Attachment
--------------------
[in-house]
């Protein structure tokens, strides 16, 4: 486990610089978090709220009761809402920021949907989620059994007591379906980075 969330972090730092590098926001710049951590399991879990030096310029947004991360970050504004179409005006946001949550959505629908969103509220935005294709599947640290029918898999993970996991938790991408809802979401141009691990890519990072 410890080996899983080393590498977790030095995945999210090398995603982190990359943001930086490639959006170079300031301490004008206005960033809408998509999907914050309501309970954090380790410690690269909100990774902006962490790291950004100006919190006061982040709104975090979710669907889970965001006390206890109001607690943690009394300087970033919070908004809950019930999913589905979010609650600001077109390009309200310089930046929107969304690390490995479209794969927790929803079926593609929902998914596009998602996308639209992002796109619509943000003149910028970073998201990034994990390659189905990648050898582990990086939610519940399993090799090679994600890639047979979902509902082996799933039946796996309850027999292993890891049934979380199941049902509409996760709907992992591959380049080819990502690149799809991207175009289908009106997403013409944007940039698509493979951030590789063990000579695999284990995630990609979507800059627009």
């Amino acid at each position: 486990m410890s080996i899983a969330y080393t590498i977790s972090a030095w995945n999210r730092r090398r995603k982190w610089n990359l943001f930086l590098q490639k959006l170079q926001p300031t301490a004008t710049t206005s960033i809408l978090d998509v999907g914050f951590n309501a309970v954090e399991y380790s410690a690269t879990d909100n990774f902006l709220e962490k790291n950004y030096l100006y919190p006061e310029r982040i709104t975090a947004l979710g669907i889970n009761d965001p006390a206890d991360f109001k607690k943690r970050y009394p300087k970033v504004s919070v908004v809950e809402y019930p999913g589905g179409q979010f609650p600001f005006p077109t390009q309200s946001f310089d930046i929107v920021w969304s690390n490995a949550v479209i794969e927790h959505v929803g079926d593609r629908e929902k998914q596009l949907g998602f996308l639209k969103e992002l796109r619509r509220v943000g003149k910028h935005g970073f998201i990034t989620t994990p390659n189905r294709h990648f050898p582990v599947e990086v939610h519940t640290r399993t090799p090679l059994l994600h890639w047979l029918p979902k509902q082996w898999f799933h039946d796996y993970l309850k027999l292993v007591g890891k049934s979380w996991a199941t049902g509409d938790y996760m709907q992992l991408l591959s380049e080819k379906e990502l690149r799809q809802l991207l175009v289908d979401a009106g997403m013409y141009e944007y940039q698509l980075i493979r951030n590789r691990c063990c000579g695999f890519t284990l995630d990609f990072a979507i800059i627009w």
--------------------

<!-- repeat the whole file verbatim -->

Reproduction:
[in-house]
């Protein structure tokens, strides 16, 4: 486990610089978090709220009761809402920021949907989620059994007591379906980075 969330972090730092590098926001710049951590399991879990030096310029947004991360970050504004179409005006946001949550959505629908969103509220935005294709599947640290029918898999993970996991938790991408809802979401141009691990890519990072 410890080996899983080393590498977790030095995945999210090398995603982190990359943001930086490639959006170079300031301490004008206005960033809408998509999907914050309501309970954090380790410690690269909100990774902006962490790291950004100006919190006061982040709104975090979710669907889970965001006390206890109001607690943690009394300087970033919070908004809950019930999913589905979010609650600001077109390009309200310089930046929107969304690390490995479209794969927790929803079926593609929902998914596009998602996308639209992002796109619509943000003149910028970073998201990034994990390659189905990648050898582990990086939610519940399993090799090679994600890639047979979902509902082996799933039946796996309850027999292993890891049934979380199941049902509409996760709907992992591959380049080819990502690149799809991207175009289908009106997403013409944007940039698509493979951030590789063990000579695999284990995630990609979507800059627009």
């Amino acid at each position: 486990m410890s080996i899983a969330y080393t590498i977790s972090a030095w995945n999210r730092r090398r995603k982190w610089n990359l943001f930086l590098q490639k959006l170079q926001p300031t301490a004008t710049t206005s960033i809408l978090d998509v999907g914050f951590n309501a309970v954090e399991y380790s410690a690269t879990d909100n990774f902006l709220e962490k790291n950004y030096l100006y919190p006061e310029r982040i709104t975090a947004l979710g669907i889970n009761d965001p006390a206890d991360f109001k607690k943690r970050y009394p300087k970033v504004s919070v908004v809950e809402y019930p999913g589905g179409q979010f609650p600001f005006p077109t390009q309200s946001f310089d930046i929107v920021w969304s690390n490995a949550v479209i794969e927790h959505v929803g079926d593609r629908e929902k998914q596009l949907g998602f996308l639209k969103e992002l796109r619509r509220v943000g003149k910028h935005g970073f998201i990034t989620t994990p390659n189905r294709h990648f050898p582990v599947e990086v939610h519940t640290r399993t090799p090679l059994l994600h890639w047979l029918p979902k509902q082996w898999f799933h039946d796996y993970l309850k027999l292993v007591g890891k049934s979380w996991a199941t049902g509409d938790y996760m709907q992992l991408l591959s380049e080819k379906e990502l690149r799809q809802l991207l175009v289908d979401a009106g997403m013409y141009e944007y940039q698509l980075i493979r951030n590789r691990c063990c000579g695999f890519t284990l995630d990609f990072a979507i800059i627009w």